As I blogged here, yesterday, the US government’s response to the medical/public-health challenge has been astoundingly poor. A recorded death rate as of yesterday, of 21.78 per 100,000 of population, within just over two months from the first death, is appalling in such a rich country. (Many Covid-19 deaths may not have been recorded as such.) And in the United States, the death toll continues to mount.
In China, by contrast, the death rate was 0.33 per 100,000 and the pandemic was apparently halted in its tracks back in March. This was the result of public health measures judged by many outsiders at the time to be draconian. They included the speedy development, distribution, and, deployment of a test for the virus; a complete lockdown of the sizeable city of Wuhan; widespread restrictions throughout the whole of the rest of the country and especially at its borders; and the mobilization of numerous different layers of cadres for both medical and social-service tasks.
Yesterday, many school students returned to their desks in Wuhan; and CBS was even reporting that Shanghai Disneyland is due to reopen next week.
When governments have been responding to the sharp contraction of economic activity that the various quarantine and lockdown measures have caused, they have made choices between, basically, two different approaches. One ends up giving nearly all the benefits to financial institutions. And this, as NYC-based economist Michael Hudson explained here, can be done in many indirect ways– not just by organizing the whole chaotic “small business support” handout to be directed through the banks, which Trump also did.
The other, fundamentally different approach would be a repeat of what FDR did during the 1930s, in his response to the Great Depression. In his “New Deal” program, it was the federal government that ran nearly all the programs, which had a strong focus on infrastructure upgrades. The federal government did nearly all of the employing in these programs, directly. The role of banks and speculators was minimal.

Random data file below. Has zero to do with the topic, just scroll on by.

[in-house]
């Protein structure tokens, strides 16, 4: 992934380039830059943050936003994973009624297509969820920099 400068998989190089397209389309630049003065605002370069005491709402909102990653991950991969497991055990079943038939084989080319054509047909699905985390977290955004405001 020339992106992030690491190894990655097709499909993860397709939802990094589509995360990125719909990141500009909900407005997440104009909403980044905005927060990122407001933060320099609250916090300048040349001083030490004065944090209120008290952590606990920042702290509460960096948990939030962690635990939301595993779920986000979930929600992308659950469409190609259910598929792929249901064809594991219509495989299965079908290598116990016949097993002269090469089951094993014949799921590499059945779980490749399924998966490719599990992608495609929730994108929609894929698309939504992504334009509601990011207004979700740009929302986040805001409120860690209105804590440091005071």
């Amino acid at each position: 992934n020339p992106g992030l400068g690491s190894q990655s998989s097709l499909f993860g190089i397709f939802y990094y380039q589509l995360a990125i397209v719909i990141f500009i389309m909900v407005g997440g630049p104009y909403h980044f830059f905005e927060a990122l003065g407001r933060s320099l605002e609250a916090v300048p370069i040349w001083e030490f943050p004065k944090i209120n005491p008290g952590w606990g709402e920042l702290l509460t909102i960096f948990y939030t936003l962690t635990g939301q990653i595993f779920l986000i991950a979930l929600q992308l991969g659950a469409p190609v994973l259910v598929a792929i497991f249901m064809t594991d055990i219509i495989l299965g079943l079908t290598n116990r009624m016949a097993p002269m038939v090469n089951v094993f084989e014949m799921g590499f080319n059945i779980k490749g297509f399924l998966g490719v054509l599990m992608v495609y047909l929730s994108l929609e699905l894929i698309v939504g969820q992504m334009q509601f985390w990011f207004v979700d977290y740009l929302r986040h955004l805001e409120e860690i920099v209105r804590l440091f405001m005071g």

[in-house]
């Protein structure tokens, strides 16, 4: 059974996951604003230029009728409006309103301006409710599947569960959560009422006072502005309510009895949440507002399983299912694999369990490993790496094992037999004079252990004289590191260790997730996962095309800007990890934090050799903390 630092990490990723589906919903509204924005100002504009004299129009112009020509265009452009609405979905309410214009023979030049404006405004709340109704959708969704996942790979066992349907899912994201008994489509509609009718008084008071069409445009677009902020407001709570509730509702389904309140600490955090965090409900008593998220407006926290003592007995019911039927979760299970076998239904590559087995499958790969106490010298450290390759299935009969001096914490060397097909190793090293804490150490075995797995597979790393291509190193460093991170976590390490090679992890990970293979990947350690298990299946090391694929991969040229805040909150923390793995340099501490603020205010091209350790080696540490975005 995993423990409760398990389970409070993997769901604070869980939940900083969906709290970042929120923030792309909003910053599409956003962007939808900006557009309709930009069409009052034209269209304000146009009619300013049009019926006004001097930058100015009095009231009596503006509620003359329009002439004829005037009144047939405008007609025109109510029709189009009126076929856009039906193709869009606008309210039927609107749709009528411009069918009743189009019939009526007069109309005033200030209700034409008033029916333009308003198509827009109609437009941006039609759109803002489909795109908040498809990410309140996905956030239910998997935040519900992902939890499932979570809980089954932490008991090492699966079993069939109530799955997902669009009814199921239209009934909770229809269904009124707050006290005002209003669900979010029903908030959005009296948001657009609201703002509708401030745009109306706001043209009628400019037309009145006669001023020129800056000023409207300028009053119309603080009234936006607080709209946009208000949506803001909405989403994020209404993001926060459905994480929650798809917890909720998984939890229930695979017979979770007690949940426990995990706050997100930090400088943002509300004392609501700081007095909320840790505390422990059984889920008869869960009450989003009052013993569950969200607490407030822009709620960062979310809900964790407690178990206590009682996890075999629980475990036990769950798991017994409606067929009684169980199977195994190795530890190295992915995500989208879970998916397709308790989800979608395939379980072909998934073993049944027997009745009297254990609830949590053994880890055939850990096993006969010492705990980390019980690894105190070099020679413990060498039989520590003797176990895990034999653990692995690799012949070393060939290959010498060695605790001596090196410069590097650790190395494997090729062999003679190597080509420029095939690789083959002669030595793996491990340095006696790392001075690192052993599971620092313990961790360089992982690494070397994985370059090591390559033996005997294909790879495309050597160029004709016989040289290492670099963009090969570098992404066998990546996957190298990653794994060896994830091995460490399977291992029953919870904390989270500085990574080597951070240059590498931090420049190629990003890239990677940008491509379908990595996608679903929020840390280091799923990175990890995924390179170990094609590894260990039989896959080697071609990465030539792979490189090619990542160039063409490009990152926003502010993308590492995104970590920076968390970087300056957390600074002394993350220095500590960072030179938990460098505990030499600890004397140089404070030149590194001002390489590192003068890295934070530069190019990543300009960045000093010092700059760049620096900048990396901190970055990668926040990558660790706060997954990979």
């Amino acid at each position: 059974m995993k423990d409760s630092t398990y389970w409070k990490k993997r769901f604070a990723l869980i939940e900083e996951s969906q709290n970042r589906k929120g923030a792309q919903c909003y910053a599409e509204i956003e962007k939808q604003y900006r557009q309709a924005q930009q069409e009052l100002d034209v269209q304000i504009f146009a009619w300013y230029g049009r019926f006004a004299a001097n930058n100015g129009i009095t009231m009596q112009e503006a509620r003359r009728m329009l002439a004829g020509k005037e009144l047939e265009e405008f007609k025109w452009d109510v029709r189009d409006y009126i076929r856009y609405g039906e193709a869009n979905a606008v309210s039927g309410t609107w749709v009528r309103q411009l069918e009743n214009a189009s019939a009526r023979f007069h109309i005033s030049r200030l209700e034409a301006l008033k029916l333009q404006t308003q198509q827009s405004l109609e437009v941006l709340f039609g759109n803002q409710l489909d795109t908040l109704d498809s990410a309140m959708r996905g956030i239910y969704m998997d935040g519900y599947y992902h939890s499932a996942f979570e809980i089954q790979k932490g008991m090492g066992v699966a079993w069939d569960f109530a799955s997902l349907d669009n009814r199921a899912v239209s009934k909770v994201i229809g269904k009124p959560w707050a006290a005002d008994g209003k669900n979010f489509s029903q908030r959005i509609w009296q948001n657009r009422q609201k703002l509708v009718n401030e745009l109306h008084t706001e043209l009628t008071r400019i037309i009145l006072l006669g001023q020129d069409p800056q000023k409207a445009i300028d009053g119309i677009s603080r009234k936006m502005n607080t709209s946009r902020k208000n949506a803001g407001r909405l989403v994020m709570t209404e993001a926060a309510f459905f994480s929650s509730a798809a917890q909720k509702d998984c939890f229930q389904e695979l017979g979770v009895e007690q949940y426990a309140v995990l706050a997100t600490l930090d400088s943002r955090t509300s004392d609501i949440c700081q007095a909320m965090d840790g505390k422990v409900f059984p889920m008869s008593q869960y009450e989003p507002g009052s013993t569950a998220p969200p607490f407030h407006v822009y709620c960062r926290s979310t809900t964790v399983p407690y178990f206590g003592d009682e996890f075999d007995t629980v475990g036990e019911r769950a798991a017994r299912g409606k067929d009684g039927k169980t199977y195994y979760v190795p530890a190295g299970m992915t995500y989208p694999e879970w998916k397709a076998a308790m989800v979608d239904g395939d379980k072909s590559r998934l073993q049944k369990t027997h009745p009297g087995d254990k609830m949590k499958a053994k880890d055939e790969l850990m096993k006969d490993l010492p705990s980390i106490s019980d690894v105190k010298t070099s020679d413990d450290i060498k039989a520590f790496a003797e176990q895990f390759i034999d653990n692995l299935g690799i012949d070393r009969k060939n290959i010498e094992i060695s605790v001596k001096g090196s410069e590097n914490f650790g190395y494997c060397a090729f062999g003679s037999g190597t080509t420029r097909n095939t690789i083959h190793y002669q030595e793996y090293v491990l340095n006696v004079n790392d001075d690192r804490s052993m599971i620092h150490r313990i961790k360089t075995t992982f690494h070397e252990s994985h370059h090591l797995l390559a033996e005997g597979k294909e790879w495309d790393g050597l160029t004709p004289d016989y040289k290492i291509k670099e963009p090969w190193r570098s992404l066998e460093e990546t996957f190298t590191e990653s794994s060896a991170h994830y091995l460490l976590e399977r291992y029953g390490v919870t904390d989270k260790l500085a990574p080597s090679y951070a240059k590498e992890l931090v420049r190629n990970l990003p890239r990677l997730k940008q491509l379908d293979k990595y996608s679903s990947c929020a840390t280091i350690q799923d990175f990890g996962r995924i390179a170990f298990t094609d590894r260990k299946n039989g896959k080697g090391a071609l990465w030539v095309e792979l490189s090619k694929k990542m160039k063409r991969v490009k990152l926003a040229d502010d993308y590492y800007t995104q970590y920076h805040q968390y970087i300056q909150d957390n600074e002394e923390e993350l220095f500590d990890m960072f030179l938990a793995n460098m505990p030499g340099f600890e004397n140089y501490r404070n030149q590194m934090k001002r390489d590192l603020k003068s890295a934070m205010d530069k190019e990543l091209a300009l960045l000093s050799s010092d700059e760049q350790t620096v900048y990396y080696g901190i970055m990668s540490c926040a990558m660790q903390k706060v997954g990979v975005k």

Yes, the New Deal involved setting up lots of completely new programs from scratch, which took time. Yes, it involved a great increase of the role of the federal government in not just the economy but also American society more broadly… And it worked.
Guess who’s implementing FDR-style policies this time round? No, it is not Donald Trump. It is Chinese President Xi Jinping. According to this recent article by Eva Dou in the Washington Post, in 2010 the Chinese leaders commissioned economist Liu He to study how the country’s response to the 2008-09 financial crisis had gone. Liu also, it seems, included a study of FDR’s New Deal in the report his team published three years later.
China’s response this year shows that it has taken some lessons from the financial crisis. Beijing flooded the country with cash and cheap credit in 2008, which kept its economy growing but resulted in years of teetering local government debt and skyrocketing housing prices, said Citibank’s chief China economist, Li-gang Liu, who is not related to the vice premier.
This time, China has announced that it will see the crisis through with infrastructure construction, a more stable if slower method of economic stimulus. Xi recently warned that houses were for living, not for speculation.
(Several other aspects of Liu’s report, as described by Dou, are also intriguing.)
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Of course, raw economic performance in terms of GDP does not translate directly into power within the global system. In 2019, the United States’ GDP was counted at $21.2 trillion, and China’s at $14.2 trillion (current US $– and for a population that was four times as big.)